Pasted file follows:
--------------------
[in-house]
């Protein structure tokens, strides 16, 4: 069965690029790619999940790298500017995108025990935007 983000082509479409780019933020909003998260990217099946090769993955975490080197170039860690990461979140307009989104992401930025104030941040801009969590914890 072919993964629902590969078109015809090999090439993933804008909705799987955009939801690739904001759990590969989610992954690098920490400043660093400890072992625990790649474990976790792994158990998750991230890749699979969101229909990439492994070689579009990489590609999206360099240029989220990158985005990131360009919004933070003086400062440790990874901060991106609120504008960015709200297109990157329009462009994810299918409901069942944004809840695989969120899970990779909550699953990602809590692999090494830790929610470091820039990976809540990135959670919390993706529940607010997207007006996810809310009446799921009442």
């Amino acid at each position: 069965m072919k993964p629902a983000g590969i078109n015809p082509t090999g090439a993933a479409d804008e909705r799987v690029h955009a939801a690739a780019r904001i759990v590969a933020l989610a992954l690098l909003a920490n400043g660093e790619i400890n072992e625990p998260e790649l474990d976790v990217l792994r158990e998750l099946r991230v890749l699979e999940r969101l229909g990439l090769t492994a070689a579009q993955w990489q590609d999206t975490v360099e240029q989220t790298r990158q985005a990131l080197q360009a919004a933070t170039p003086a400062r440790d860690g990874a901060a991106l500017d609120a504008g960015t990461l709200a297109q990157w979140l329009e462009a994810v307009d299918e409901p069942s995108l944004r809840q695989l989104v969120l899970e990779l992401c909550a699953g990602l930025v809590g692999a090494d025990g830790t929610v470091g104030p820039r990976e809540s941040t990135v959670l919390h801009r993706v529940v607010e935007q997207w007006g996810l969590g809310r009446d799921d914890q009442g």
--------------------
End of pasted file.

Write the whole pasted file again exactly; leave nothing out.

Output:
[in-house]
């Protein structure tokens, strides 16, 4: 069965690029790619999940790298500017995108025990935007 983000082509479409780019933020909003998260990217099946090769993955975490080197170039860690990461979140307009989104992401930025104030941040801009969590914890 072919993964629902590969078109015809090999090439993933804008909705799987955009939801690739904001759990590969989610992954690098920490400043660093400890072992625990790649474990976790792994158990998750991230890749699979969101229909990439492994070689579009990489590609999206360099240029989220990158985005990131360009919004933070003086400062440790990874901060991106609120504008960015709200297109990157329009462009994810299918409901069942944004809840695989969120899970990779909550699953990602809590692999090494830790929610470091820039990976809540990135959670919390993706529940607010997207007006996810809310009446799921009442």
């Amino acid at each position: 069965m072919k993964p629902a983000g590969i078109n015809p082509t090999g090439a993933a479409d804008e909705r799987v690029h955009a939801a690739a780019r904001i759990v590969a933020l989610a992954l690098l909003a920490n400043g660093e790619i400890n072992e625990p998260e790649l474990d976790v990217l792994r158990e998750l099946r991230v890749l699979e999940r969101l229909g990439l090769t492994a070689a579009q993955w990489q590609d999206t975490v360099e240029q989220t790298r990158q985005a990131l080197q360009a919004a933070t170039p003086a400062r440790d860690g990874a901060a991106l500017d609120a504008g960015t990461l709200a297109q990157w979140l329009e462009a994810v307009d299918e409901p069942s995108l944004r809840q695989l989104v969120l899970e990779l992401c909550a699953g990602l930025v809590g692999a090494d025990g830790t929610v470091g104030p820039r990976e809540s941040t990135v959670l919390h801009r993706v529940v607010e935007q997207w007006g996810l969590g809310r009446d799921d914890q009442g």